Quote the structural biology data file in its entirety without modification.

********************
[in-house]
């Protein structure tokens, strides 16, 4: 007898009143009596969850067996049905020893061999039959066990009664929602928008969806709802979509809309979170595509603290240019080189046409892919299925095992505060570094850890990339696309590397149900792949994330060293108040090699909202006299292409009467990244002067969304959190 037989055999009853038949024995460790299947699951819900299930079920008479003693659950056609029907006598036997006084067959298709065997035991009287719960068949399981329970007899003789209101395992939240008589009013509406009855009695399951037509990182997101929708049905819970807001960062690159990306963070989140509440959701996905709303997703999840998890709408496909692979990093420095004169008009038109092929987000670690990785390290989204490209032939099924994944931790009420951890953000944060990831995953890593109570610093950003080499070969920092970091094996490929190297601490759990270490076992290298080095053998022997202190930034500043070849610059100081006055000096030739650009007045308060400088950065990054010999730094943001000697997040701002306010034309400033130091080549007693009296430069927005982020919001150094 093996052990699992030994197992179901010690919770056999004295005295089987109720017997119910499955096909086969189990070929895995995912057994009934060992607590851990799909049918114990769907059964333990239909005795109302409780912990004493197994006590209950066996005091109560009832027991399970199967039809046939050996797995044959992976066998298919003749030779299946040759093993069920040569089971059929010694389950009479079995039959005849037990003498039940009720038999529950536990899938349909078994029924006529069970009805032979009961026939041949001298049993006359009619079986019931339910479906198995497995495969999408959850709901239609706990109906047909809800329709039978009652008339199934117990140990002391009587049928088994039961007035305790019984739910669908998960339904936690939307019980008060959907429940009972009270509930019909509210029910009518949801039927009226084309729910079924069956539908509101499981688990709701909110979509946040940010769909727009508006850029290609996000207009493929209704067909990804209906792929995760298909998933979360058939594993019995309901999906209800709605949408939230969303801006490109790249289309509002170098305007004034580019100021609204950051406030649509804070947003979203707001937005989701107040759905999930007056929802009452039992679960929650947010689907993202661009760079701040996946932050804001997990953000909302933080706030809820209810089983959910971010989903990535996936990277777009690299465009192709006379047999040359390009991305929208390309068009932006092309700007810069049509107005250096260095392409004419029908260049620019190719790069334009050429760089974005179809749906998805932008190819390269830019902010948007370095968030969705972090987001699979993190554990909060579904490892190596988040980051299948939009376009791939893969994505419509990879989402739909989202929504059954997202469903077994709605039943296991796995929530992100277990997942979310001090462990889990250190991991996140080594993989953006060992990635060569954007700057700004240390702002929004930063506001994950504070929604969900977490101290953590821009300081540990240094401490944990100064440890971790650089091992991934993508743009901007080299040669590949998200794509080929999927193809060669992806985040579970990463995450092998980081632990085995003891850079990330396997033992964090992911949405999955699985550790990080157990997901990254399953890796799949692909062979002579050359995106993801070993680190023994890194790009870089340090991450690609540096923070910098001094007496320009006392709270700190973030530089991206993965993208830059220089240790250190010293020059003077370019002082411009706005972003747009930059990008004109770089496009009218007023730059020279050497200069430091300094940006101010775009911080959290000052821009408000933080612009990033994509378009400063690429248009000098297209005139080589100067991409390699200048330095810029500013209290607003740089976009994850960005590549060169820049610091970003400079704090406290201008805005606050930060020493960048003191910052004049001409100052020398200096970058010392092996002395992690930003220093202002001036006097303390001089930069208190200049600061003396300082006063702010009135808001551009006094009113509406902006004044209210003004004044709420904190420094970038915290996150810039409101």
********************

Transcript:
[in-house]
């Protein structure tokens, strides 16, 4: 007898009143009596969850067996049905020893061999039959066990009664929602928008969806709802979509809309979170595509603290240019080189046409892919299925095992505060570094850890990339696309590397149900792949994330060293108040090699909202006299292409009467990244002067969304959190 037989055999009853038949024995460790299947699951819900299930079920008479003693659950056609029907006598036997006084067959298709065997035991009287719960068949399981329970007899003789209101395992939240008589009013509406009855009695399951037509990182997101929708049905819970807001960062690159990306963070989140509440959701996905709303997703999840998890709408496909692979990093420095004169008009038109092929987000670690990785390290989204490209032939099924994944931790009420951890953000944060990831995953890593109570610093950003080499070969920092970091094996490929190297601490759990270490076992290298080095053998022997202190930034500043070849610059100081006055000096030739650009007045308060400088950065990054010999730094943001000697997040701002306010034309400033130091080549007693009296430069927005982020919001150094 093996052990699992030994197992179901010690919770056999004295005295089987109720017997119910499955096909086969189990070929895995995912057994009934060992607590851990799909049918114990769907059964333990239909005795109302409780912990004493197994006590209950066996005091109560009832027991399970199967039809046939050996797995044959992976066998298919003749030779299946040759093993069920040569089971059929010694389950009479079995039959005849037990003498039940009720038999529950536990899938349909078994029924006529069970009805032979009961026939041949001298049993006359009619079986019931339910479906198995497995495969999408959850709901239609706990109906047909809800329709039978009652008339199934117990140990002391009587049928088994039961007035305790019984739910669908998960339904936690939307019980008060959907429940009972009270509930019909509210029910009518949801039927009226084309729910079924069956539908509101499981688990709701909110979509946040940010769909727009508006850029290609996000207009493929209704067909990804209906792929995760298909998933979360058939594993019995309901999906209800709605949408939230969303801006490109790249289309509002170098305007004034580019100021609204950051406030649509804070947003979203707001937005989701107040759905999930007056929802009452039992679960929650947010689907993202661009760079701040996946932050804001997990953000909302933080706030809820209810089983959910971010989903990535996936990277777009690299465009192709006379047999040359390009991305929208390309068009932006092309700007810069049509107005250096260095392409004419029908260049620019190719790069334009050429760089974005179809749906998805932008190819390269830019902010948007370095968030969705972090987001699979993190554990909060579904490892190596988040980051299948939009376009791939893969994505419509990879989402739909989202929504059954997202469903077994709605039943296991796995929530992100277990997942979310001090462990889990250190991991996140080594993989953006060992990635060569954007700057700004240390702002929004930063506001994950504070929604969900977490101290953590821009300081540990240094401490944990100064440890971790650089091992991934993508743009901007080299040669590949998200794509080929999927193809060669992806985040579970990463995450092998980081632990085995003891850079990330396997033992964090992911949405999955699985550790990080157990997901990254399953890796799949692909062979002579050359995106993801070993680190023994890194790009870089340090991450690609540096923070910098001094007496320009006392709270700190973030530089991206993965993208830059220089240790250190010293020059003077370019002082411009706005972003747009930059990008004109770089496009009218007023730059020279050497200069430091300094940006101010775009911080959290000052821009408000933080612009990033994509378009400063690429248009000098297209005139080589100067991409390699200048330095810029500013209290607003740089976009994850960005590549060169820049610091970003400079704090406290201008805005606050930060020493960048003191910052004049001409100052020398200096970058010392092996002395992690930003220093202002001036006097303390001089930069208190200049600061003396300082006063702010009135808001551009006094009113509406902006004044209210003004004044709420904190420094970038915290996150810039409101």